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Turkey or Tofurkey?

A protein price comparison for the Thanksgiving meal

This is the time of the year to give thanks, and the FRED Blog is thankful for the rich variety of data series and data sources available in FRED. In years past, we’ve tapped data from the International Monetary Fund, the U.S. Bureau of Labor Statistics, and Eurostat to assemble tasty graphs showing the price of traditional Thanksgiving meals. Today, we compare a poultry-based meal with a plant-based meal.

Let’s start with a data literacy appetizer. The FRED graph above plots the quarterly global prices of poultry (including turkey) in orange and soybeans (the main ingredient in tofu) in green, as reported by the International Monetary Fund. Savor the fact that the units of each series are different: poultry prices are reported in U.S. cents per pound of meat (on the left axis), and soybean prices are reported in U.S. dollars per metric ton (on the right axis).

Also, notice how relatively stable the prices of both commodities are from quarter to quarter. Even though the data are not seasonally adjusted, the prices do not regularly increase or decrease during a calendar year. We can thank the global supply of both commodities for the lack of seasonality in prices.

Now for the main course: turkey (i.e., poultry) or tofurkey (i.e., soybeans)? According to the U.S. Department of Agriculture, roasted turkey has almost 3 times the caloric value and 1.5 times the protein value of an equivalent serving of fried tofu by weight. Between 1990 and the time of this writing, the average global price of poultry has been 6 times higher than the price of soybeans.

As of the third quarter of 2021, a hearty Thanksgiving dinner serving of turkey costs $1.42. A tofurkey (soybean) dinner serving with the same amount of calories costs $0.66 and provides almost twice as much protein. Keep in mind that this plant-based meal would be almost 3 times larger by weight than the poultry-based meal and may either keep you at the dinner table longer or provide you with more leftovers. Of course, our calculations here don’t include the time value, energy costs, and additional ingredients required to cook the meals.

How these graphs were created:
Global prices (the graph shown here). Search for and select “Global price of Poultry.” From the “Edit Graph” panel, use the “Add Line” tab to search for and select “Global price of Soybeans.” To change the line color, mark types, and Y-axis position of the series, use the “Format” panel.
Relative prices (the first linked graph). Search for and select “Global price of Poultry.” From the “Edit Graph” panel, use the “Edit Line 1” tab to customize the data by searching for and selecting “Global price of Soybeans.” Last, create a custom formula to combine the series to make them comparable pound for pound and dollar for dollar by typing in (a/100)/(b/2204.62) and clicking “Apply.”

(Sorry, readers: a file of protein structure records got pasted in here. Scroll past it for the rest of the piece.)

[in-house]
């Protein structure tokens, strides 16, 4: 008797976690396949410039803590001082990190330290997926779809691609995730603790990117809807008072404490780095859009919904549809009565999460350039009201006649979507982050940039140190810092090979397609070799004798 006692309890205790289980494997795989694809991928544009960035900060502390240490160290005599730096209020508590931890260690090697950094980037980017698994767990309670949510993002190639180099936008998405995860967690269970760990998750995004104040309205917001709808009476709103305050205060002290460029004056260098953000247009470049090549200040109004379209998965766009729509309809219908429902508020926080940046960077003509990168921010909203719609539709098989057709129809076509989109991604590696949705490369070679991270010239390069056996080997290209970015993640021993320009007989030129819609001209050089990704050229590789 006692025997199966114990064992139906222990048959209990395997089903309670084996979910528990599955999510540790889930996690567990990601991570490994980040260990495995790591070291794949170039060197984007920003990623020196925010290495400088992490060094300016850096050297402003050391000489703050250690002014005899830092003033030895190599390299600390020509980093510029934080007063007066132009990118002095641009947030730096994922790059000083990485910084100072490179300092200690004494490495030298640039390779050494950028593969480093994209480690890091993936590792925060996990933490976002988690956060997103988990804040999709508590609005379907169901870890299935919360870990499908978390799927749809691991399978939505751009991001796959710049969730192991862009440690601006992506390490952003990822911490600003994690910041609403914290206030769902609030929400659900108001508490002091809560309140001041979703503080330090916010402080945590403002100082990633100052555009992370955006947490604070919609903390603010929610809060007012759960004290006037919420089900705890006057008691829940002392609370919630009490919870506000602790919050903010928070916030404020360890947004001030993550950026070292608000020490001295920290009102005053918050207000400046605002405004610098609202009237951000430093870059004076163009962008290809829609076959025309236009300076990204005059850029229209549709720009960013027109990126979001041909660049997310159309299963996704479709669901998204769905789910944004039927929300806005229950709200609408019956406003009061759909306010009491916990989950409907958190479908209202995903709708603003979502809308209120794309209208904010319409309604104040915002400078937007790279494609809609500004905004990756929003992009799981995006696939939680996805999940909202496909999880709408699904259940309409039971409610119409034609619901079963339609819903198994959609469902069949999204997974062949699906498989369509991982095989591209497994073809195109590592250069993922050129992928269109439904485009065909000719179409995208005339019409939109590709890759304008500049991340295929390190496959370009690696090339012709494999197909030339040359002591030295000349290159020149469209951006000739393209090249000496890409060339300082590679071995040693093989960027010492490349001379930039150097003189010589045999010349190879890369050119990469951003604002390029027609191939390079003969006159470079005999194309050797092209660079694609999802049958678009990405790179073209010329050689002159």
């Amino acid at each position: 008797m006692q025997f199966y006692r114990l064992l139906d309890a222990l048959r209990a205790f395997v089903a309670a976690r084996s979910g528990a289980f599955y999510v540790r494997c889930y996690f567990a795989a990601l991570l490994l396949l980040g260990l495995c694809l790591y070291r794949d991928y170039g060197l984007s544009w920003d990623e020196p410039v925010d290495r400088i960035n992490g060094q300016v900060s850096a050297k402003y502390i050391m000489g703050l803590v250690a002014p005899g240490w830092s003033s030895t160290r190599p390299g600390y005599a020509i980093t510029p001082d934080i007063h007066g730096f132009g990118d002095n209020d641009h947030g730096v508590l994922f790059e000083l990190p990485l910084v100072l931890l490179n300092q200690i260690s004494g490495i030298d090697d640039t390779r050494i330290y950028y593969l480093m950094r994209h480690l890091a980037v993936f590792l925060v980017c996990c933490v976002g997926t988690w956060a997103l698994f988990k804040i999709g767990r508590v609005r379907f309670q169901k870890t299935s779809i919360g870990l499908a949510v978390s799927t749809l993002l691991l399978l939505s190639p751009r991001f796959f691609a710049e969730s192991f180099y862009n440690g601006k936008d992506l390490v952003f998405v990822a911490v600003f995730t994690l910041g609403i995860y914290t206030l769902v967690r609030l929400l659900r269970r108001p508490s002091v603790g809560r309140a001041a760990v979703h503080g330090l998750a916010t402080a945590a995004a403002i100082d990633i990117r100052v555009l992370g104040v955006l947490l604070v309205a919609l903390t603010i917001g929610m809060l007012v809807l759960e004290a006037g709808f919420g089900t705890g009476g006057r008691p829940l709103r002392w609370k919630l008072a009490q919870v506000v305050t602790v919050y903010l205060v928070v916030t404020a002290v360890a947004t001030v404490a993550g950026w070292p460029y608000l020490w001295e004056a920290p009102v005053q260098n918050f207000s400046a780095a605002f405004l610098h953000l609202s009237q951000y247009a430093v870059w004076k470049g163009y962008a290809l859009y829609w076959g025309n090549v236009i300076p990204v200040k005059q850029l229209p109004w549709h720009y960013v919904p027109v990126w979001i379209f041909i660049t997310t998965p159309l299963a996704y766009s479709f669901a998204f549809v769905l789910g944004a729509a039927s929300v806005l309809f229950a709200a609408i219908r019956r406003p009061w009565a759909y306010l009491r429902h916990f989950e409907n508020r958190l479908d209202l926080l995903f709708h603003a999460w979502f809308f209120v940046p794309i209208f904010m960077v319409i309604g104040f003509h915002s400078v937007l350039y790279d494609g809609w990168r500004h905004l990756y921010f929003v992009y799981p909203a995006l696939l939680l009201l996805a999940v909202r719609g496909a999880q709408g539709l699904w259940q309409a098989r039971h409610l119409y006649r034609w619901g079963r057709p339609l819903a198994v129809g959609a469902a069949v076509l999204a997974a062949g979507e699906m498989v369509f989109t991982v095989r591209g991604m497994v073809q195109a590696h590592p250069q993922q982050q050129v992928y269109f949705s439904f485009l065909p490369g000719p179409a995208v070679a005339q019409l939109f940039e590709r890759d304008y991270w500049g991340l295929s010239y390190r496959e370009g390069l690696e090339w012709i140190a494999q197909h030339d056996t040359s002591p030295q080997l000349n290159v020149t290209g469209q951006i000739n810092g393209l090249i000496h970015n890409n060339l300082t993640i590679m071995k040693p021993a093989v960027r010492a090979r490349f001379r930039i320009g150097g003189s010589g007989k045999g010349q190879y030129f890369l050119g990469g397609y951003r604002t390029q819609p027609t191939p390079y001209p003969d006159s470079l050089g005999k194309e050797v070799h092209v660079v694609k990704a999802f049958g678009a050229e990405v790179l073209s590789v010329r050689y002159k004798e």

Cost of caloric-equivalent meal (the second linked graph). Search for and select “Global price of Poultry.” From the “Edit Graph” panel, use the “Edit Line” tab to customize the data by applying the formula a/100. Next, from the “Edit Graph” panel, use the “Add Line” tab to search for and select “Global price of Soybeans.” Next, use the “Edit Line 2” tab to customize the data by applying the formula (a/2204.62)*2.93. Salt and flavor the graphs to taste by using the “Format” panel.

Suggested by Diego Mendez-Carbajo.

Income convergence: Massachusetts vs. the U.S. and the U.S. vs. the world

Massachusetts has historically been one of the richest U.S. states, at least in per capita personal income; it was indeed the richest state as of the second quarter of 2021. And the U.S. has been one of the richest countries in the world, at least in terms of per capita GDP. So, in this post, we use data from the Bureau of Economic Analysis and World Bank to show some relationships in per capita income and GDP.

The blue line plots the ratio of per capita personal income for the United States as a whole to that of Massachusetts. From the 1930s until 1980, the United States as a whole was catching up, or converging, to Massachusetts: from about 75% of the per capita income of Massachusetts to nearly 100%. Since 1980, that trend has reversed and U.S. per capita income has decreased relative to that of Massachusetts. As of 2020, the ratio is back to its 1930s level. Even though per capita income grew in the United States during the 1980-2020 period, it did so at a slower pace than in Massachusetts.